Respiratory System and the Processes involved in the Defence Against Infection

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Respiratory System and the Processes involved in the Defence Against Infection

Respiratory system

Human beings require energy to perform a daily task effectively, and the oxidation process plays a vital part in it. The usage of oxygen for a human being is indispensable, and they require an organ to remove carbon dioxide gas from their bodies (Nemkov et al., 2018). By the help of the respiratory system, a human can inhale oxygen and exhale carbon dioxide. Nose and mouth are the starting point of a respiratory system connected with airways through which oxygen travels to the lungs (Santacroce et al., 2020). The air passed from the pharynx (throat) went through the larynx (voice box) protected by the epiglottis. Epiglottis is an essential part of a respiratory system as it closed down and restrict the entrance of food and drink into the lungs.

The windpipe is the airway divided into two smaller parts such as left bronchi and right bronchi. By the help of trachea (airway), air travels into lungs, further divided into lobes (Mote, Awari, and Bharambe, 2018). The right lung has three lobes while the left has only two lobes; moreover, the left lung is smaller than the right lung because it shares some space with heart. Bronchi have smaller branches which form the smallest airways known as bronchioles. This part of the respiratory system is commonly called a bronchial tree because it resembles the upside-down tree (Leslie and Wick, 2018). Cartilage is used to connect large airways while lungs tissues maintained the smaller airways of the respiratory system. Alveoli are presented toward the end of bronchiole, which worked as air sacs (Carr, Altisheh, and Zitt, 2017). Moreover, capillaries are found on the alveolar walls, and there is a small obstacle that is useful to transfer oxygen from alveoli and obtain carbon dioxide from the blood.

Figure 1 Respiratory System

Source: (Leslie and Wick, 2018)

Defence against infection

It is noted that a normal human being inhales up to 5000 gallons of air per day which also contains dangerous particles. Dust, bacteria, soot and viruses are also inserted into the lungs through the air intake (Manjón et al., 2020). Therefore it is essential to protect the lungs from an injection; thus, the respiratory system protects itself by its defence mechanisms. The process of the respiratory system against infection is essential, and the help of Cilia protects it. They protect cells that are linked with the trachea. Cilia formed a dense layer known as mucus to protect the airways from infection (Kuek, and Lee, 2020). The mucus layer is vital for protecting the lungs from infection as they trap severe infectious and contagious microorganism and prevent them from entering into the human's lungs. Cilia is essential as its speed of beating is more than 1000 times per minute which eventually moves mucus 1 centimetre upwards (Iyawe, and Omorogiuwa, 2018). In this way, pathogens and other dangerous particles are trapped can easily be coughed out and protect the injection's respiratory system.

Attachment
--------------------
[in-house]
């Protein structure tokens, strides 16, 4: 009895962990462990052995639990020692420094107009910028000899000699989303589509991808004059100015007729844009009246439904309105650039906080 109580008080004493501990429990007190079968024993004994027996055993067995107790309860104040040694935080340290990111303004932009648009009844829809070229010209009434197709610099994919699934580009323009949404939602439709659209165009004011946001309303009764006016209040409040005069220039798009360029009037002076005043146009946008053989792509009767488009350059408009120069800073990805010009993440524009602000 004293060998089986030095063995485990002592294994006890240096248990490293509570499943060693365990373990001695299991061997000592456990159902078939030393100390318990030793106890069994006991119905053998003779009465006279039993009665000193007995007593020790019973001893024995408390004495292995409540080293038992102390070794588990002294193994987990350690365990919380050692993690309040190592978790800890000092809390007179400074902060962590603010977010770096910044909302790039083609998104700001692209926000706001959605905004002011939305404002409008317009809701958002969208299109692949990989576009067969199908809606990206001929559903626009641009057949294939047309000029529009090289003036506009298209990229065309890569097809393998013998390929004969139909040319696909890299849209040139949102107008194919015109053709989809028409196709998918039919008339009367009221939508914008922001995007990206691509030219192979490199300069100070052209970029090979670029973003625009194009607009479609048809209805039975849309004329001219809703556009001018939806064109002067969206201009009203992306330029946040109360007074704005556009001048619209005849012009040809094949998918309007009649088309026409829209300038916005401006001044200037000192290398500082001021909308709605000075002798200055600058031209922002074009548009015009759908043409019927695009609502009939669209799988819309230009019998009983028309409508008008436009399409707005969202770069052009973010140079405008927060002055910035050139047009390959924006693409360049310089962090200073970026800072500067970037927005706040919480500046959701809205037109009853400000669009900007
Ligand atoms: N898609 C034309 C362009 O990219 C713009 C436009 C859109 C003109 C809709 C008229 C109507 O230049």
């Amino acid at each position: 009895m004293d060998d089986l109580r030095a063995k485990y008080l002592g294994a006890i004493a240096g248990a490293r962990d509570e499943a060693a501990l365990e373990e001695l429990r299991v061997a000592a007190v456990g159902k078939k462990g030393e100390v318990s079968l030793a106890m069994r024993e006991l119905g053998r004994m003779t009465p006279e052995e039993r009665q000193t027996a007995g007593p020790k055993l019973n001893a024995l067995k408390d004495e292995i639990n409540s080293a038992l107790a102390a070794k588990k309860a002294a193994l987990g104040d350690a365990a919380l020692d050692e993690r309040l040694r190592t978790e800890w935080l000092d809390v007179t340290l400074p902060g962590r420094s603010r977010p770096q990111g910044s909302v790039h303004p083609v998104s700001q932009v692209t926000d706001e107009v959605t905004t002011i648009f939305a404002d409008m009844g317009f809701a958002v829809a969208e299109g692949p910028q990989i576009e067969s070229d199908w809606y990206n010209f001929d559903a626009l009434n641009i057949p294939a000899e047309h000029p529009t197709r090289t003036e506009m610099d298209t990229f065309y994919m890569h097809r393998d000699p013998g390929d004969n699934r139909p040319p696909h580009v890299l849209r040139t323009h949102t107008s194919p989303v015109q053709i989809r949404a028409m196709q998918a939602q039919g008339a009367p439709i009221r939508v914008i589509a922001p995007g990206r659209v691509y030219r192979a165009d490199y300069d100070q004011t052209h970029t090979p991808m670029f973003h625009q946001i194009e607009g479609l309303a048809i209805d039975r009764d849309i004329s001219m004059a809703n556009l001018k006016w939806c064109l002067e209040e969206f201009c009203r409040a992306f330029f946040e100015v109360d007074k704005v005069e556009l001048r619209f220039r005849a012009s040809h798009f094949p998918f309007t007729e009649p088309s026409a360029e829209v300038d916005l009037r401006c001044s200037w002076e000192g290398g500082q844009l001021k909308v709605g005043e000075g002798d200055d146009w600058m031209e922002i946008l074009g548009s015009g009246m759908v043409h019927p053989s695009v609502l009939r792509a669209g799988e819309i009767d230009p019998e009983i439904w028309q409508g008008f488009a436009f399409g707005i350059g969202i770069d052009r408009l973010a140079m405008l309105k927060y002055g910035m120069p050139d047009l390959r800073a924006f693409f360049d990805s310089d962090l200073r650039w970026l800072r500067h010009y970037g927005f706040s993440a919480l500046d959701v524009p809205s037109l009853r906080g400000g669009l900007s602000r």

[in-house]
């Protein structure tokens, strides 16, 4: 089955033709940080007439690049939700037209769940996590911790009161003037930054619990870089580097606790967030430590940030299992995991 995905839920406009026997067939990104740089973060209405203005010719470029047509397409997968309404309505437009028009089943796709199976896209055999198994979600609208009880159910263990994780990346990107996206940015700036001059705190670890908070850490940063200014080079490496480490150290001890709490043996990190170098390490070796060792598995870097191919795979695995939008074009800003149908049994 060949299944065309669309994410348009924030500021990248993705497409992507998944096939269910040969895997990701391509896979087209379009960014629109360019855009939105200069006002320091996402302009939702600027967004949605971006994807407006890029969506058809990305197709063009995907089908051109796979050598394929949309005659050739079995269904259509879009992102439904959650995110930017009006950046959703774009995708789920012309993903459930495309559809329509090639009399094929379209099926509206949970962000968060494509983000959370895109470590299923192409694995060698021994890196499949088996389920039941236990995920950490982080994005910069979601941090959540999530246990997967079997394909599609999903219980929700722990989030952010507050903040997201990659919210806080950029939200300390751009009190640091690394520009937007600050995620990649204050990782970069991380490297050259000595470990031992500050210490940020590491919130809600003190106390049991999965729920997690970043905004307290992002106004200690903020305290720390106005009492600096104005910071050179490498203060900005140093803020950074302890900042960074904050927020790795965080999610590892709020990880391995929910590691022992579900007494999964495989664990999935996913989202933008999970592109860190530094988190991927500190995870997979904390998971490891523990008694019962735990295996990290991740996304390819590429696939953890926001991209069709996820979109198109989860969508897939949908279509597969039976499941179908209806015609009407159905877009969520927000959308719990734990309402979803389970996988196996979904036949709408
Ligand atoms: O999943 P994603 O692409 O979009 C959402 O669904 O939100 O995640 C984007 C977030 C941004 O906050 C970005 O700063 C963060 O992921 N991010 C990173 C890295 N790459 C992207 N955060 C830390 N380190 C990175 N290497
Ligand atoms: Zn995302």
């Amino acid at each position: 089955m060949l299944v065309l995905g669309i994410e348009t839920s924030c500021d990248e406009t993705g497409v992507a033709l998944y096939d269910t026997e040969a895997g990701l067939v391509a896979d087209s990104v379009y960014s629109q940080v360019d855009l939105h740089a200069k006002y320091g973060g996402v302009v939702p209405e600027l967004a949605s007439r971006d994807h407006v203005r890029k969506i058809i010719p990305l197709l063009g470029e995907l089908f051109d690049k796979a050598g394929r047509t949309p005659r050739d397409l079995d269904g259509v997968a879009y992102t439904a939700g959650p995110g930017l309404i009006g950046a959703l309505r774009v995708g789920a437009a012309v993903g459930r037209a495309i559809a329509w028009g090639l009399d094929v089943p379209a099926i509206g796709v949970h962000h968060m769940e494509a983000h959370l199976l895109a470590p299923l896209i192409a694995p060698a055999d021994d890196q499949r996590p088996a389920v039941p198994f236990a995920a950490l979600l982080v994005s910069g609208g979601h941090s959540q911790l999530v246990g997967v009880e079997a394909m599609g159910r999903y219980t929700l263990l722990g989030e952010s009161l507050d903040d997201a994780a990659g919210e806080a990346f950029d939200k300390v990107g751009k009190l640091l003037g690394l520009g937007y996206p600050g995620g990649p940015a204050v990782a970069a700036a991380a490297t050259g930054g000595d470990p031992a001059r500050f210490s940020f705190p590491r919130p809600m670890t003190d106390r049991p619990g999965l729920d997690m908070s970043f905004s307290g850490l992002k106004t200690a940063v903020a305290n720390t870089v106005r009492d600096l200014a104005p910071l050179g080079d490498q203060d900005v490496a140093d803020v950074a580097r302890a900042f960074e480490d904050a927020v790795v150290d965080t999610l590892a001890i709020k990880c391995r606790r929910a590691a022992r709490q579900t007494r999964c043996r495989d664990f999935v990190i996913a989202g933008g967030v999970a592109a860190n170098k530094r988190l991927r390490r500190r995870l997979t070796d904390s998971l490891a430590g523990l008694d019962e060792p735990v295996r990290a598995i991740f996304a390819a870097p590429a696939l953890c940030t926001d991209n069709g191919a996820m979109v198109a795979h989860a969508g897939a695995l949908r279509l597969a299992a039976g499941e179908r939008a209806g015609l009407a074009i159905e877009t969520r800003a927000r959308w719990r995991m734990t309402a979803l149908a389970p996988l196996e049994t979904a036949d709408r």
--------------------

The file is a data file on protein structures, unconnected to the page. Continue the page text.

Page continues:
Moreover, alveolar macrophages, usually found on the alveoli are also used to protect the lungs from dangerous infection. Alveolar macrophages protect alveoli because mucus is too thick, and it can slow down the oxygen exchange (Allard, Panariti and Martin, 2018). Therefore, alveolar macrophages found dangerous particles inside the lungs, swallow them, which eventually kills the bacteria or virus. It is noted that more neutrophils are engaged in the fight against the macrophages due to respiratory infection (Tan and Weninger, 2017). However, if a serious infection has attacked the lungs, more white blood cells are recruited, killing the pathogens.

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Allard, B., Panariti, A. and Martin, J.G., 2018. Alveolar macrophages in the resolution of inflammation, tissue repair, and tolerance to infection. Frontiers in immunology, 9, p.1777.

Carr, T.F., Altisheh, R. and Zitt, M., 2017. Small airways disease and severe asthma. World Allergy Organization Journal, 10(1), p.20.

Iyawe, V.I. and Omorogiuwa, A., 2018. The Respiratory System Has a Resourceful Defense Organization; A Review. Journal of Applied Sciences and Environmental Management, 22(11), pp.1871-1876.

Kuek, L.E. and Lee, R.J., 2020. First contact: the role of respiratory cilia in host-pathogen interactions in the airways. American Journal of Physiology-Lung Cellular and Molecular Physiology, 319(4), pp.L603-L619.

Leslie, K.O. and Wick, M.R., 2018. Lung Anatomy. In Practical Pulmonary Pathology: A Diagnostic Approach (pp. 1-14). Elsevier.

Manjón, I., Ramírez-Andreotta, M.D., Sáez, A.E., Root, R.A., Hild, J., Janes, M.K. and Alexander-Ozinskas, A., 2020. Ingestion and inhalation of metal (loid) s through preschool gardening: an exposure and risk assessment in legacy mining communities. Science of the Total Environment, 718, p.134639.

Mote, D., Awari, P. and Bharambe, V., 2018. A study of fissures and lobes of lungs from clinical perspective. Pulsus J Surg Res, 3(2), pp.41-44.

Nemkov, T., Reisz, J.A., Xia, Y., Zimring, J.C. and D'Alessandro, A., 2018. Red blood cells as an organ? How deep omics characterization of the most abundant cell in the human body highlights other systemic metabolic functions beyond oxygen transport. Expert Review of Proteomics, 15(11), pp.855-864.

Santacroce, L., Charitos, I.A., Ballini, A., Inchingolo, F., Luperto, P., De Nitto, E. and Topi, S., 2020. The human respiratory system and its microbiome at a glimpse. Biology, 9(10), p.318.

Tan, S.Y. and Weninger, W., 2017. Neutrophil migration in inflammation: intercellular signal relay and crosstalk. Current opinion in immunology, 44, pp.34-42.

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